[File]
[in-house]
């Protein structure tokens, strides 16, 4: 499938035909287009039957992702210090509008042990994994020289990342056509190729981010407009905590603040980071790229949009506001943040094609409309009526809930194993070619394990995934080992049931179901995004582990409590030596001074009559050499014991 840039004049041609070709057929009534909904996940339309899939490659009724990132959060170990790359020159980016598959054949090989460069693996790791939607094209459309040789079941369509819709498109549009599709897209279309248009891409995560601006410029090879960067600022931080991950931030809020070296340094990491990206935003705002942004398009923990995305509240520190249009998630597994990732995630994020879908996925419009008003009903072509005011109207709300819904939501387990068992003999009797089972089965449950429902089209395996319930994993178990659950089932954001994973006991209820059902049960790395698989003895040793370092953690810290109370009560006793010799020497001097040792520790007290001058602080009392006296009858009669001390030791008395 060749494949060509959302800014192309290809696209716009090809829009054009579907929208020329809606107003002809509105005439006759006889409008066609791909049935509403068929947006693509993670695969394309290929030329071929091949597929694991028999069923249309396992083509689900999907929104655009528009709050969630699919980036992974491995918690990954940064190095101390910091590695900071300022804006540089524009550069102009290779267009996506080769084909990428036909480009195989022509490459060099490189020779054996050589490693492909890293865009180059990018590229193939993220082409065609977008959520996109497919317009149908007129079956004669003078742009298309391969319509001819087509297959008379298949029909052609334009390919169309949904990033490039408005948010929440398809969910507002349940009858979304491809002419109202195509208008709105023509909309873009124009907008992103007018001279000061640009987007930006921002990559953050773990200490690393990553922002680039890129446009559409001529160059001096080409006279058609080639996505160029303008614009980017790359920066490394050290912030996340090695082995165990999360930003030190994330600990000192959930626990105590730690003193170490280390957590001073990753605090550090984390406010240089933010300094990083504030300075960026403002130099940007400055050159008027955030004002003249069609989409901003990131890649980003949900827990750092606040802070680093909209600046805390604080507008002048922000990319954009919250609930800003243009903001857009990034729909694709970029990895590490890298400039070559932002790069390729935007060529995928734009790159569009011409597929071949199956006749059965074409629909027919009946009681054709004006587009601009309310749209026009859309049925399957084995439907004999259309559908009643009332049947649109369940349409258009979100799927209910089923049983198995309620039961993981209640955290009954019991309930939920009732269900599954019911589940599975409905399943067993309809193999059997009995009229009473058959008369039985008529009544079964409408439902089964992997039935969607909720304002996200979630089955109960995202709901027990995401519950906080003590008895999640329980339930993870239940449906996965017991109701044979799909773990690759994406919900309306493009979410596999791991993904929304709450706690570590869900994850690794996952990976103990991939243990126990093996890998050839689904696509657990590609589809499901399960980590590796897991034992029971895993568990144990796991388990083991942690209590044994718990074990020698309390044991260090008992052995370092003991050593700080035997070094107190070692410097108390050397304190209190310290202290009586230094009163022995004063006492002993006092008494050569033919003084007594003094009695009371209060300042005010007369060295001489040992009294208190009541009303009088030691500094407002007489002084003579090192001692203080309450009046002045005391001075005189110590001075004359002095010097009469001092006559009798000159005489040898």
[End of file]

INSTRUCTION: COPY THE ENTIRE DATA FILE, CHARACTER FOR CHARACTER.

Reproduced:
[in-house]
């Protein structure tokens, strides 16, 4: 499938035909287009039957992702210090509008042990994994020289990342056509190729981010407009905590603040980071790229949009506001943040094609409309009526809930194993070619394990995934080992049931179901995004582990409590030596001074009559050499014991 840039004049041609070709057929009534909904996940339309899939490659009724990132959060170990790359020159980016598959054949090989460069693996790791939607094209459309040789079941369509819709498109549009599709897209279309248009891409995560601006410029090879960067600022931080991950931030809020070296340094990491990206935003705002942004398009923990995305509240520190249009998630597994990732995630994020879908996925419009008003009903072509005011109207709300819904939501387990068992003999009797089972089965449950429902089209395996319930994993178990659950089932954001994973006991209820059902049960790395698989003895040793370092953690810290109370009560006793010799020497001097040792520790007290001058602080009392006296009858009669001390030791008395 060749494949060509959302800014192309290809696209716009090809829009054009579907929208020329809606107003002809509105005439006759006889409008066609791909049935509403068929947006693509993670695969394309290929030329071929091949597929694991028999069923249309396992083509689900999907929104655009528009709050969630699919980036992974491995918690990954940064190095101390910091590695900071300022804006540089524009550069102009290779267009996506080769084909990428036909480009195989022509490459060099490189020779054996050589490693492909890293865009180059990018590229193939993220082409065609977008959520996109497919317009149908007129079956004669003078742009298309391969319509001819087509297959008379298949029909052609334009390919169309949904990033490039408005948010929440398809969910507002349940009858979304491809002419109202195509208008709105023509909309873009124009907008992103007018001279000061640009987007930006921002990559953050773990200490690393990553922002680039890129446009559409001529160059001096080409006279058609080639996505160029303008614009980017790359920066490394050290912030996340090695082995165990999360930003030190994330600990000192959930626990105590730690003193170490280390957590001073990753605090550090984390406010240089933010300094990083504030300075960026403002130099940007400055050159008027955030004002003249069609989409901003990131890649980003949900827990750092606040802070680093909209600046805390604080507008002048922000990319954009919250609930800003243009903001857009990034729909694709970029990895590490890298400039070559932002790069390729935007060529995928734009790159569009011409597929071949199956006749059965074409629909027919009946009681054709004006587009601009309310749209026009859309049925399957084995439907004999259309559908009643009332049947649109369940349409258009979100799927209910089923049983198995309620039961993981209640955290009954019991309930939920009732269900599954019911589940599975409905399943067993309809193999059997009995009229009473058959008369039985008529009544079964409408439902089964992997039935969607909720304002996200979630089955109960995202709901027990995401519950906080003590008895999640329980339930993870239940449906996965017991109701044979799909773990690759994406919900309306493009979410596999791991993904929304709450706690570590869900994850690794996952990976103990991939243990126990093996890998050839689904696509657990590609589809499901399960980590590796897991034992029971895993568990144990796991388990083991942690209590044994718990074990020698309390044991260090008992052995370092003991050593700080035997070094107190070692410097108390050397304190209190310290202290009586230094009163022995004063006492002993006092008494050569033919003084007594003094009695009371209060300042005010007369060295001489040992009294208190009541009303009088030691500094407002007489002084003579090192001692203080309450009046002045005391001075005189110590001075004359002095010097009469001092006559009798000159005489040898």